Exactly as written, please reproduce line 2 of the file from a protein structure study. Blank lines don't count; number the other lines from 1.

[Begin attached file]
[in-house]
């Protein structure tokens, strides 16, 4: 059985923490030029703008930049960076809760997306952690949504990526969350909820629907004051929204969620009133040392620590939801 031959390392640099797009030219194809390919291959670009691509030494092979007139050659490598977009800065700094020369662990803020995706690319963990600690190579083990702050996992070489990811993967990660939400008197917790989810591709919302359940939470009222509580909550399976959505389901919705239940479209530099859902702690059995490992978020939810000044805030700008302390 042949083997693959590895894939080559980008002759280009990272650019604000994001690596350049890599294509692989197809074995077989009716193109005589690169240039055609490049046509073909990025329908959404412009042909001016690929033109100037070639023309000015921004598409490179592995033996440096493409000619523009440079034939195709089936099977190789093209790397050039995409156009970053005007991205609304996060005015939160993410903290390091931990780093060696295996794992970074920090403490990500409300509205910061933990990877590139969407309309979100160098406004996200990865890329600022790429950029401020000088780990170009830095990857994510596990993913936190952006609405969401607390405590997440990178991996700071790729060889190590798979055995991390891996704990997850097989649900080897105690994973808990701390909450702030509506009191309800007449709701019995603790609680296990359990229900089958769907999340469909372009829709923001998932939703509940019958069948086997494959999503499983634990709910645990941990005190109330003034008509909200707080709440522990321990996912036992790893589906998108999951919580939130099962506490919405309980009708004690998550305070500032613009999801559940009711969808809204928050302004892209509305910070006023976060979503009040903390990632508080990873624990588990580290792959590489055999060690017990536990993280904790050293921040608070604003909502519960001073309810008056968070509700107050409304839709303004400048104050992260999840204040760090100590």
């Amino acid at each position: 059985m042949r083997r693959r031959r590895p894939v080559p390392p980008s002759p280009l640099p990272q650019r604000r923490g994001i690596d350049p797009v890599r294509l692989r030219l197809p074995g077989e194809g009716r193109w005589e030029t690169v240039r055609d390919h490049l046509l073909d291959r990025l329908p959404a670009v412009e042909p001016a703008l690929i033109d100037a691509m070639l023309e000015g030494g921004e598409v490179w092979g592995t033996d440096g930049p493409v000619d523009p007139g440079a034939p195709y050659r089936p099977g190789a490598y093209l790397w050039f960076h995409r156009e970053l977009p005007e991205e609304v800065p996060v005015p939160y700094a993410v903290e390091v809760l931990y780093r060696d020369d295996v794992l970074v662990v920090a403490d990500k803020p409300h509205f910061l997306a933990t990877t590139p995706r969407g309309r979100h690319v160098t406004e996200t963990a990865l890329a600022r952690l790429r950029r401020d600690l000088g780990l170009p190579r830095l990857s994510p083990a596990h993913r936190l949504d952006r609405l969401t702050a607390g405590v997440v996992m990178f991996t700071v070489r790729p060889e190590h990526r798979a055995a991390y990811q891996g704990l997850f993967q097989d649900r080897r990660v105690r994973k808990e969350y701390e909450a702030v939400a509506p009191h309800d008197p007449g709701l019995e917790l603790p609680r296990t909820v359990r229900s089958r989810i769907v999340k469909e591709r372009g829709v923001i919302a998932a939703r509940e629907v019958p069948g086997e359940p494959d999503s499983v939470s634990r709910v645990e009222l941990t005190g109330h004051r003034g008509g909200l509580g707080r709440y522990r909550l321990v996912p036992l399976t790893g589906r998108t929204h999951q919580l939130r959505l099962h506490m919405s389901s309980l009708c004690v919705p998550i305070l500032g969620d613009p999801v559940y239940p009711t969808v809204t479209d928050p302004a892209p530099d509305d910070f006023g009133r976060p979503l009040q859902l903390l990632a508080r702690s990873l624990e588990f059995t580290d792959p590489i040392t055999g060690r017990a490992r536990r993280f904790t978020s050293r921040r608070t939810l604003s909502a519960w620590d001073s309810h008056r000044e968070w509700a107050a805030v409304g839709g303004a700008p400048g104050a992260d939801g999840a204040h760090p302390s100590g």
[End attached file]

């Protein structure tokens, strides 16, 4: 059985923490030029703008930049960076809760997306952690949504990526969350909820629907004051929204969620009133040392620590939801 031959390392640099797009030219194809390919291959670009691509030494092979007139050659490598977009800065700094020369662990803020995706690319963990600690190579083990702050996992070489990811993967990660939400008197917790989810591709919302359940939470009222509580909550399976959505389901919705239940479209530099859902702690059995490992978020939810000044805030700008302390 042949083997693959590895894939080559980008002759280009990272650019604000994001690596350049890599294509692989197809074995077989009716193109005589690169240039055609490049046509073909990025329908959404412009042909001016690929033109100037070639023309000015921004598409490179592995033996440096493409000619523009440079034939195709089936099977190789093209790397050039995409156009970053005007991205609304996060005015939160993410903290390091931990780093060696295996794992970074920090403490990500409300509205910061933990990877590139969407309309979100160098406004996200990865890329600022790429950029401020000088780990170009830095990857994510596990993913936190952006609405969401607390405590997440990178991996700071790729060889190590798979055995991390891996704990997850097989649900080897105690994973808990701390909450702030509506009191309800007449709701019995603790609680296990359990229900089958769907999340469909372009829709923001998932939703509940019958069948086997494959999503499983634990709910645990941990005190109330003034008509909200707080709440522990321990996912036992790893589906998108999951919580939130099962506490919405309980009708004690998550305070500032613009999801559940009711969808809204928050302004892209509305910070006023976060979503009040903390990632508080990873624990588990580290792959590489055999060690017990536990993280904790050293921040608070604003909502519960001073309810008056968070509700107050409304839709303004400048104050992260999840204040760090100590």